WINNIPEG health officials have launched an advertising campaign they hope will raise awareness about alternatives to hospital emergency rooms.
The idea is to steer people with less-serious illnesses and afflictions away from the city's overtaxed ERs to other types of clinics to reduce ER wait times.
The ads, which are to appear in newspapers this weekend as well as on radio, billboards and buses, cost the Winnipeg Regional Health Authority $150,000 to produce and to place. They will run all month.
The WRHA has also created a website -- www.myrightcare.ca/ -- that lists a variety of alternatives to a trip to emergency. The website includes contact information and hours of operation for various types of clinics and provides examples of appropriate treatments for each. The website will soon include a search function that will let users view all alternate treatment locations within a certain geographic area.
Arlene Wilgosh, president and CEO of the WRHA, said the campaign is part of a broad effort to reduce the huge numbers of less-urgent cases in ERs.
Right now, less-urgent visits represent anywhere from 35 to 45 per cent of all ER traffic, causing lengthy ER waits. The WRHA is hoping to reduce that to 20 per cent by 2015.
"Our (ER) volumes are increasing and we need to find a way to deal with those increasing volumes in a way that continues to provide good care," Wilgosh said.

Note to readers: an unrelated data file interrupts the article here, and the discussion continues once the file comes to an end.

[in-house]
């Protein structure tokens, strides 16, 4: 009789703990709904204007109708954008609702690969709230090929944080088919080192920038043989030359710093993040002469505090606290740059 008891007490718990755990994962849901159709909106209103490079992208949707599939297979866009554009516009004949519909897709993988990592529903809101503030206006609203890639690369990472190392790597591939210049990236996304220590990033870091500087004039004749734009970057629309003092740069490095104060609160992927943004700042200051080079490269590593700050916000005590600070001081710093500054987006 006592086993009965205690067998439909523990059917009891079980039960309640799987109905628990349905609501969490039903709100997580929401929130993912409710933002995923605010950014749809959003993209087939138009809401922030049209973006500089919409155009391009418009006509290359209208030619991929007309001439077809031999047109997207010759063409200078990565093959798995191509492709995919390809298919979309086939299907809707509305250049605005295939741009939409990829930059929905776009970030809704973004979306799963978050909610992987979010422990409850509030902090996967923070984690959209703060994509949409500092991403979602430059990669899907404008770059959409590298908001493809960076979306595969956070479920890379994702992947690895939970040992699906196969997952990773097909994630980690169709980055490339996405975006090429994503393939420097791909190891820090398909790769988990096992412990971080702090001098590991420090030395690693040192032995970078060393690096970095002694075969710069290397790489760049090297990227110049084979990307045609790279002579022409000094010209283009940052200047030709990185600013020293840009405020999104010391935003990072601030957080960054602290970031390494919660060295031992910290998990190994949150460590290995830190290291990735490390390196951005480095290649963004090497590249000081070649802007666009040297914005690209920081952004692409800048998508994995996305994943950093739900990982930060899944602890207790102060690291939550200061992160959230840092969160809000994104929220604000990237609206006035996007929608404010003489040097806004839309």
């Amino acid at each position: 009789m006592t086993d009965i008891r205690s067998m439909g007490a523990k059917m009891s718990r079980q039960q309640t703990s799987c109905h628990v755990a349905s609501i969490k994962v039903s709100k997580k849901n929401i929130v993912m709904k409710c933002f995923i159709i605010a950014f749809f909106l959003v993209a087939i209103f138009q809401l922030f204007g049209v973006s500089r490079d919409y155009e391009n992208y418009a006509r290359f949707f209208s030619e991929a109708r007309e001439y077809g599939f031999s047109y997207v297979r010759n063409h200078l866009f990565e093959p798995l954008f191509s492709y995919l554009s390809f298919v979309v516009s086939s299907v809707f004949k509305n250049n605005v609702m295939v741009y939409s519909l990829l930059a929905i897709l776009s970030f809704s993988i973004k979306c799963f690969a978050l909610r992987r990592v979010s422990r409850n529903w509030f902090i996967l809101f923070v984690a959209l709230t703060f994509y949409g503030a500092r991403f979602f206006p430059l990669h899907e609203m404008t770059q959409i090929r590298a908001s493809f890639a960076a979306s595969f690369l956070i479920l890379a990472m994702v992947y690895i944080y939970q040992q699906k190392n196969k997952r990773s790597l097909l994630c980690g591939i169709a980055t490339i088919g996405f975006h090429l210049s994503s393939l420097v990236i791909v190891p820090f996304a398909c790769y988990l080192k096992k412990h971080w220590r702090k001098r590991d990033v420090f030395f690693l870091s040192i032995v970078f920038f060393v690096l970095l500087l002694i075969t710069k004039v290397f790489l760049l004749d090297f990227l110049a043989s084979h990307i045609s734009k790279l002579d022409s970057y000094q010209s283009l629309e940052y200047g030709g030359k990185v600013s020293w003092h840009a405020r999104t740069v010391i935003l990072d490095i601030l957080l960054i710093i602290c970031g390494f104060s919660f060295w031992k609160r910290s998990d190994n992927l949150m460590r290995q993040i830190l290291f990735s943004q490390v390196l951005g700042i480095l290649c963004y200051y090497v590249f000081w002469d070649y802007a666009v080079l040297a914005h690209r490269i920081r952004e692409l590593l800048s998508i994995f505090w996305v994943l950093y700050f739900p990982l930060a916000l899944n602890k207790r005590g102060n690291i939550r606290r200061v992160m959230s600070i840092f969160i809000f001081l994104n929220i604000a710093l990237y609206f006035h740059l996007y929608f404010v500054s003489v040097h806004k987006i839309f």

With the creation of QuickCare Clinics staffed by nurse practitioners and several Access centres across the city, there are more appropriate alternatives for people with less-serious afflictions and illnesses, she said Thursday.
"We want people to get the right care by the right provider at the right time," said Wilgosh. "It's better for the patient and it's better for our providers because then they can be focusing on providing the care to the people that really need emergency care."
At the same time, Wilgosh said, people should visit an ER if they are unsure about where to go.
Officials say ERs should be used in the case of a heart attack, major trauma, severe head injury, severe difficulty breathing, sexual assault, domestic violence, severe bleeding or any time a person is unconscious.